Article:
The Washington PostDemocracy Dies in Darkness

Trump warns Venezuelan military leaders they could ‘lose everything’ over socialism

Venezuela’s self-proclaimed interim president, Juan Guaidó, holds a news conference at the Voluntad Popular party headquarters in Caracas on Feb. 18.
Venezuela’s self-proclaimed interim president, Juan Guaidó, holds a news conference at the Voluntad Popular party headquarters in Caracas on Feb. 18. (Fernando Llano/AP)

MIAMI — President Trump urged senior members of the Venezuelan military Monday to abandon President Nicolás Maduro and switch their allegiance to congress leader Juan Guaidó, threatening that those who do not will “lose everything” fighting to defend a failed socialist system.

“The eyes of the entire world are upon you, today, every day, and every day in the future,” Trump said during a speech at Florida International University in Miami. “You cannot hide from the choice that now confronts you. You can choose to accept President Guaidó’s generous offer of amnesty, to live your life in peace with your families and your countrymen. President Guaidó does not seek retribution against you, and neither do we.”

The president spoke to a crowd in Miami that included Venezuelan expatriates who fled the country’s socialist policies and soaring inflation. Trump’s administration is trying to bolster Guaidó’s precarious position as the self-declared interim president of the oil-rich nation now in the grips of an economic and humanitarian crisis that Trump and much of the world blame on Maduro’s government.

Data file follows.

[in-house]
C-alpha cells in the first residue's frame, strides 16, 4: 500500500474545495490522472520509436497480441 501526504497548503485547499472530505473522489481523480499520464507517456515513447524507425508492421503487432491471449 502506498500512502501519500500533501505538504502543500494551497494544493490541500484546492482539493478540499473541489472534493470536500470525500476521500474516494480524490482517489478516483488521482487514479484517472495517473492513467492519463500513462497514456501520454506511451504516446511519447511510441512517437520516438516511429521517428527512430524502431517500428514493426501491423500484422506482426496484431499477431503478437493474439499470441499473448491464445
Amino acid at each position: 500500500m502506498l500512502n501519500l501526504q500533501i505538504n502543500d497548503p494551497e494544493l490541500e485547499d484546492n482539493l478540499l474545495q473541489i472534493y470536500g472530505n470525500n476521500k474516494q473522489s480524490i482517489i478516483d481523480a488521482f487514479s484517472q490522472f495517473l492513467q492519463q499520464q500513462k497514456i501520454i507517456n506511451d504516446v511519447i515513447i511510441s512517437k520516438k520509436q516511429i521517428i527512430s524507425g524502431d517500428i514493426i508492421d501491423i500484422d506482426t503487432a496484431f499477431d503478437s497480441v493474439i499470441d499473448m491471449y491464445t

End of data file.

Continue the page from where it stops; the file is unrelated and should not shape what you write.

Trump, who in 2017 said that he was considering a “military option” for Venezuela, warned military leaders not to threaten violence against peaceful protesters. He came as close as he has thus far to threatening to use U.S. force against the Maduro regime.

“We seek a peaceful transition of power, but all options are open,” Trump said in a 30-minute speech that included lengthy sections denouncing socialism in Venezuela, Cuba and Nicaragua.

In a televised event Monday, Maduro called Trump’s speech a ‘Nazi’ discourse.

“They think they are the owners of this country. Donald Trump thinks he can give orders and that our armed forces will agree,’’ Maduro said. ‘It’s an offense to the dignity of our military, an embarrassment, that the armed forces are somehow authorized to respond morally to the head of the empire.’’

In Venezuela, humanitarian aid has become a political weapon

Maduro retains the backing of top generals and other security services, and he has used that power to block delivery of humanitarian aid from the United States that he calls cover for a U.S. invasion. Maduro’s security forces also pose a threat of arrest or harm to Guaidó, who was seized briefly last month. Despite growing international diplomatic backing, Guaidó would need the support of the security forces to assume power fully.